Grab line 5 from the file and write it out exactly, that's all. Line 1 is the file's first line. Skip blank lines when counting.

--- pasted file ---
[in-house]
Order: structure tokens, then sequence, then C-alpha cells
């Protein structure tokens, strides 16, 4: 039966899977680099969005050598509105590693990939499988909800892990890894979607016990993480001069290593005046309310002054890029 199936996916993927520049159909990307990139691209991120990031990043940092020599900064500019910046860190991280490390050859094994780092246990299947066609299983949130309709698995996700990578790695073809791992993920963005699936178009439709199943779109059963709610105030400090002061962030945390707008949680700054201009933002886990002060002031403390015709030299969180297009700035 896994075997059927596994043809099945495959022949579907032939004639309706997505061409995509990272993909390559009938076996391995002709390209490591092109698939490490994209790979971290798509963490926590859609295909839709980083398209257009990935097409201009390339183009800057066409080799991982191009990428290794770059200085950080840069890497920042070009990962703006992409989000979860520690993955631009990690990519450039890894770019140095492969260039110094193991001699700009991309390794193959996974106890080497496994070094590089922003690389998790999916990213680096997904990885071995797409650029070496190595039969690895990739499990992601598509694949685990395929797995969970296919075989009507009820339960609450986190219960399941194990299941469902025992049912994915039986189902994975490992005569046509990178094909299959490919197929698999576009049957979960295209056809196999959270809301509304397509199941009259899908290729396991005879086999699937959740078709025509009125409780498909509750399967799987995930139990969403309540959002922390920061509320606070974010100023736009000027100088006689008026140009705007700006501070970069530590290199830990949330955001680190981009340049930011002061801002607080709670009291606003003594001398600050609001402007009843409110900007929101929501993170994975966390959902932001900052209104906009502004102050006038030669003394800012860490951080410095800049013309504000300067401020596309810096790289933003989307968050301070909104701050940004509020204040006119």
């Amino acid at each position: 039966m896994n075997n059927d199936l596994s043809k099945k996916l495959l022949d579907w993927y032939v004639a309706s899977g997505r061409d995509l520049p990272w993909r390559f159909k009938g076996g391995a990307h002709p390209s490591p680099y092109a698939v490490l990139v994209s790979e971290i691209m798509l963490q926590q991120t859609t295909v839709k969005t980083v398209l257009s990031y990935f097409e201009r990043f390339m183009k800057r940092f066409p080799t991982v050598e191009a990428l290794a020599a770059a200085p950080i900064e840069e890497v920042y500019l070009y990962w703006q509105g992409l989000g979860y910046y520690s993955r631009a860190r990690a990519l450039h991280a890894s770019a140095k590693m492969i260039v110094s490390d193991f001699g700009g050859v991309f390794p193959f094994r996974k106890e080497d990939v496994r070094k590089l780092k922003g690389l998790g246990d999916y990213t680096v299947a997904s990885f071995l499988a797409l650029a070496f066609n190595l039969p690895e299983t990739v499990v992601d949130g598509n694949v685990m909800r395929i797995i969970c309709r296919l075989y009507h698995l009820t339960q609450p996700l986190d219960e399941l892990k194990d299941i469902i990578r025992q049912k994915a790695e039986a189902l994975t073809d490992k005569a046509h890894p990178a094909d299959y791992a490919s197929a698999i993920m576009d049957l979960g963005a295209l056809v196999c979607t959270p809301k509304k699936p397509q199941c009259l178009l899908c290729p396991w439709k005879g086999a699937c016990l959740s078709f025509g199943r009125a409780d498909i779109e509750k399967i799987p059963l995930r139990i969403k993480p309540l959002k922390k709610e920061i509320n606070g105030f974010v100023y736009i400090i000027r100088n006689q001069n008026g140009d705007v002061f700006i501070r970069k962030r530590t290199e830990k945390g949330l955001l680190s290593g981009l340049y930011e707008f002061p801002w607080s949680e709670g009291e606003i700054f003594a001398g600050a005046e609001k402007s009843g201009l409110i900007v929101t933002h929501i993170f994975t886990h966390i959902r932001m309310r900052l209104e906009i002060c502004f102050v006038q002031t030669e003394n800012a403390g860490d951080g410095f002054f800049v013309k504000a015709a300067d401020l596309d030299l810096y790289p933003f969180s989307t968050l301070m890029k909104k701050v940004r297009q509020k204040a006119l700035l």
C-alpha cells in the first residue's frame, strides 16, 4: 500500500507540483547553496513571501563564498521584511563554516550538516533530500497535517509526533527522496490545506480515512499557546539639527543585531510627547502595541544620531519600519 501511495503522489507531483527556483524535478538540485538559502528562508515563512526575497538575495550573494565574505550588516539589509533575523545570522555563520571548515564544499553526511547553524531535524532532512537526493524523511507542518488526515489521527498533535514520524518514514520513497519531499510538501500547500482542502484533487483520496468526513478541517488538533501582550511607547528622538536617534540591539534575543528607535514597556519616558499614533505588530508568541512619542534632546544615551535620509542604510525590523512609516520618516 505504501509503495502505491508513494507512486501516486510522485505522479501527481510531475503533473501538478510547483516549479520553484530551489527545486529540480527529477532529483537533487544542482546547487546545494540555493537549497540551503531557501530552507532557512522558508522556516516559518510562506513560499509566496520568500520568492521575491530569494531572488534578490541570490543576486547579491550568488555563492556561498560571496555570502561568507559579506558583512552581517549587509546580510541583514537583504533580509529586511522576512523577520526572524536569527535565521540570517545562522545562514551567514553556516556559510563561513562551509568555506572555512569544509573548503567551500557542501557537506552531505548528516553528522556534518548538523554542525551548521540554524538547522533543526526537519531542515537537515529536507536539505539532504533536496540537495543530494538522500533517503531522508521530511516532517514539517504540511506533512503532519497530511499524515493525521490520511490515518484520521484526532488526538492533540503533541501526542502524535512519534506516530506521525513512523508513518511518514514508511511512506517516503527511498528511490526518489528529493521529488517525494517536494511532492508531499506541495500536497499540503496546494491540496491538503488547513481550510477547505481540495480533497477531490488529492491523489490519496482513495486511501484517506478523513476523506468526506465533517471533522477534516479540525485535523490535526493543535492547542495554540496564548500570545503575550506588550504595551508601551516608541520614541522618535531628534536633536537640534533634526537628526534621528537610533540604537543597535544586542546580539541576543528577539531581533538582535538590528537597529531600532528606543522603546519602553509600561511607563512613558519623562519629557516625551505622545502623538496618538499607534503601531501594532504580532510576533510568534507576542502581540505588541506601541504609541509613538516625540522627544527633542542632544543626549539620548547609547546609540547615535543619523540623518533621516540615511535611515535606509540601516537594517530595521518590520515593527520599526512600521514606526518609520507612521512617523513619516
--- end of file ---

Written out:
C-alpha cells in the first residue's frame, strides 16, 4: 500500500507540483547553496513571501563564498521584511563554516550538516533530500497535517509526533527522496490545506480515512499557546539639527543585531510627547502595541544620531519600519 501511495503522489507531483527556483524535478538540485538559502528562508515563512526575497538575495550573494565574505550588516539589509533575523545570522555563520571548515564544499553526511547553524531535524532532512537526493524523511507542518488526515489521527498533535514520524518514514520513497519531499510538501500547500482542502484533487483520496468526513478541517488538533501582550511607547528622538536617534540591539534575543528607535514597556519616558499614533505588530508568541512619542534632546544615551535620509542604510525590523512609516520618516 505504501509503495502505491508513494507512486501516486510522485505522479501527481510531475503533473501538478510547483516549479520553484530551489527545486529540480527529477532529483537533487544542482546547487546545494540555493537549497540551503531557501530552507532557512522558508522556516516559518510562506513560499509566496520568500520568492521575491530569494531572488534578490541570490543576486547579491550568488555563492556561498560571496555570502561568507559579506558583512552581517549587509546580510541583514537583504533580509529586511522576512523577520526572524536569527535565521540570517545562522545562514551567514553556516556559510563561513562551509568555506572555512569544509573548503567551500557542501557537506552531505548528516553528522556534518548538523554542525551548521540554524538547522533543526526537519531542515537537515529536507536539505539532504533536496540537495543530494538522500533517503531522508521530511516532517514539517504540511506533512503532519497530511499524515493525521490520511490515518484520521484526532488526538492533540503533541501526542502524535512519534506516530506521525513512523508513518511518514514508511511512506517516503527511498528511490526518489528529493521529488517525494517536494511532492508531499506541495500536497499540503496546494491540496491538503488547513481550510477547505481540495480533497477531490488529492491523489490519496482513495486511501484517506478523513476523506468526506465533517471533522477534516479540525485535523490535526493543535492547542495554540496564548500570545503575550506588550504595551508601551516608541520614541522618535531628534536633536537640534533634526537628526534621528537610533540604537543597535544586542546580539541576543528577539531581533538582535538590528537597529531600532528606543522603546519602553509600561511607563512613558519623562519629557516625551505622545502623538496618538499607534503601531501594532504580532510576533510568534507576542502581540505588541506601541504609541509613538516625540522627544527633542542632544543626549539620548547609547546609540547615535543619523540623518533621516540615511535611515535606509540601516537594517530595521518590520515593527520599526512600521514606526518609520507612521512617523513619516